A variety of pluripotency reprogramming frequencies from different somatic cells has been observed, indicating cell origin is a critical contributor for efficiency of pluripotency reprogramming. Identifying the cell sources for efficient induced pluripotent stem cells (iPSCs) generation, and defining its advantages or disadvantages on reprogramming, is therefore important. Human ocular tissue-derived conjunctival epithelial cells (OECs) exhibited endogenous expression of reprogramming factors OCT4A (the specific OCT 4 isoform on pluripotency reprogramming) and SOX2. We therefore determined whether OECs could be used for high efficiency of iPSCs generation. We compared the endogenous expression levels of four pluripotency factors and the pluripotency reprograming efficiency of human OECs with that of ocular stromal cells (OSCs). Real-time PCR, microarray analysis, Western blotting and immunostaining assays were employed to compare OECiPSCs with OSCiPSCs on molecular bases of reprogramming efficiency and preferred lineage-differentiation potential. Using the traditional KMOS (KLF4, C-MYC, OCT4 and SOX2) reprogramming protocol, we confirmed that OECs, endogenously expressing reprogramming factors OCT4A and SOX2, yield very high efficiency of iPSCs generation (~1.5%). Furthermore, higher efficiency of retinal pigmented epithelial differentiation (RPE cells) was observed in OECiPSCs compared to OSCiPSCs or skin fibroblast iMR90iPSCs. The findings in this study suggest that conjunctival-derived epithelial (OECs) cells can be easier converted to iPSCs than conjunctival-derived stromal cells (OSCs). This cell type may also have advantages in retinal pigmented epithelial differentiation.

  6. Pharmacology of functional endogenous IP prostanoid receptors in NCB-20 cells: comparison with binding data from human platelets.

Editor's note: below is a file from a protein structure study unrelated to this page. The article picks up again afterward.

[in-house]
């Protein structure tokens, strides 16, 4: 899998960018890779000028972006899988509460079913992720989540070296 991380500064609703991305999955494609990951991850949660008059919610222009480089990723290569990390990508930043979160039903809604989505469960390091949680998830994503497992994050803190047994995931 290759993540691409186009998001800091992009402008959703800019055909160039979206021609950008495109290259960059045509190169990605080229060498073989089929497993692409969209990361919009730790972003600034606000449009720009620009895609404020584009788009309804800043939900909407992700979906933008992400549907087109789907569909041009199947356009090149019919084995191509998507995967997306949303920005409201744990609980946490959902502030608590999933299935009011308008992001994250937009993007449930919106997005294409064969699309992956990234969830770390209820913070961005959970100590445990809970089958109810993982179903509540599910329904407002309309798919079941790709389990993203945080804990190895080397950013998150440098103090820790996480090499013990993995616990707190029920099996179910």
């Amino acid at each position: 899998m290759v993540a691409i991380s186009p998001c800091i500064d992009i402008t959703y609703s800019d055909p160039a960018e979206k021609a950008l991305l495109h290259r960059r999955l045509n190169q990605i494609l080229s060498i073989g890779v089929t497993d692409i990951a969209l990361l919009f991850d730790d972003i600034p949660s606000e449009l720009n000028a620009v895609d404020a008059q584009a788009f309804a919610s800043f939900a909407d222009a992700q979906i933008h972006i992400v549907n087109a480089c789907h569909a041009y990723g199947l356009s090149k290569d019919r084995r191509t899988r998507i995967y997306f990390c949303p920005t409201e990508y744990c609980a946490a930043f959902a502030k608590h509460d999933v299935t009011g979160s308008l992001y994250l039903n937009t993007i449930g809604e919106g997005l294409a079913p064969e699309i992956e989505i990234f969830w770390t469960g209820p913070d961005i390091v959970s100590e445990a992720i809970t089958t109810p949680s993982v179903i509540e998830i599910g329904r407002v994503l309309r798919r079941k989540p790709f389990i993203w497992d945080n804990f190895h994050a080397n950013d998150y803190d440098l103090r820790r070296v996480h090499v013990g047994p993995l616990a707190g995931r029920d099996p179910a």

Science.gov (United States)

    Crider, J Y; Xu, S X; Sharif, N A

    2001-01-01

    The objective of these studies was to characterize the effects of a broad range of prostanoid agonists upon the stimulation of cAMP production in National Cancer Bank (NCB-20; mouse neuroblastoma/hamster brain hybridoma) cells. The pharmacology of these functional responses in NCB-20 cells was compared with that of the classic endogenous IP receptor present on human platelets using [3H]-iloprost binding techniques. In both assay systems, agonists from the IP prostanoid class exhibited the highest affinities and functional potencies. Specific prostanoids exhibited the following rank order of potency (EC50 +/- SEM) in stimulating cAMP production in the NCB-20 cells: carbaprostacyclin (4.3 +/- 0.9 nM) = PGI2 (6.6 +/-1.5 nM) > iloprost (75+/-13 nM) > 11-deoxy PGE, (378+/-138 nM) > misoprostol (1,243+/-48) > PGE2 (3020+/-700 nM) > ZK-118182 (7265+/-455 nM). Iloprost wasthe most potent compound in the human platelet binding assay while prostanoidsfromthe DPand EP receptor classes showed modest affinity. These studies provide functional and binding information for a broad range of both natural and synthetic prostanoid receptor ligands at the endogenous IP receptor in two different cell types.

  7. Endogenous antipyretics.

    Science.gov (United States)

    Roth, Joachim

    2006-09-01

    The febrile increase of body temperature is regarded as a component of the complex host response to infection or inflammation that accompanies the activation of the immune system. Late phases of fever appear mediated by pro-inflammatory cytokines called endogenous pyrogens. The rise of body temperature is beneficial because it accelerates several components of the activated immune system. To prevent an excessive and dangerous rise of body temperature the febrile response is controlled, limited in strength and duration, and sometimes even prevented by the actions of endogenous antipyretic substances liberated systemically or within the brain during fever. In most cases the antipyretic effects are achieved by an inhibitory influence on the formation or action of endogenous pyrogens, or by effects on neuronal thermoregulatory circuits that are activated during fever. Endogenous antipyretic substances include steroid hormones, neuropeptides, cytokines and other molecules. It is the purpose of this review to consider the current state in the research on endogenous antipyretic systems.

  8. Sensitive method for precise measurement of endogenous angiotensins I, II and III in human plasma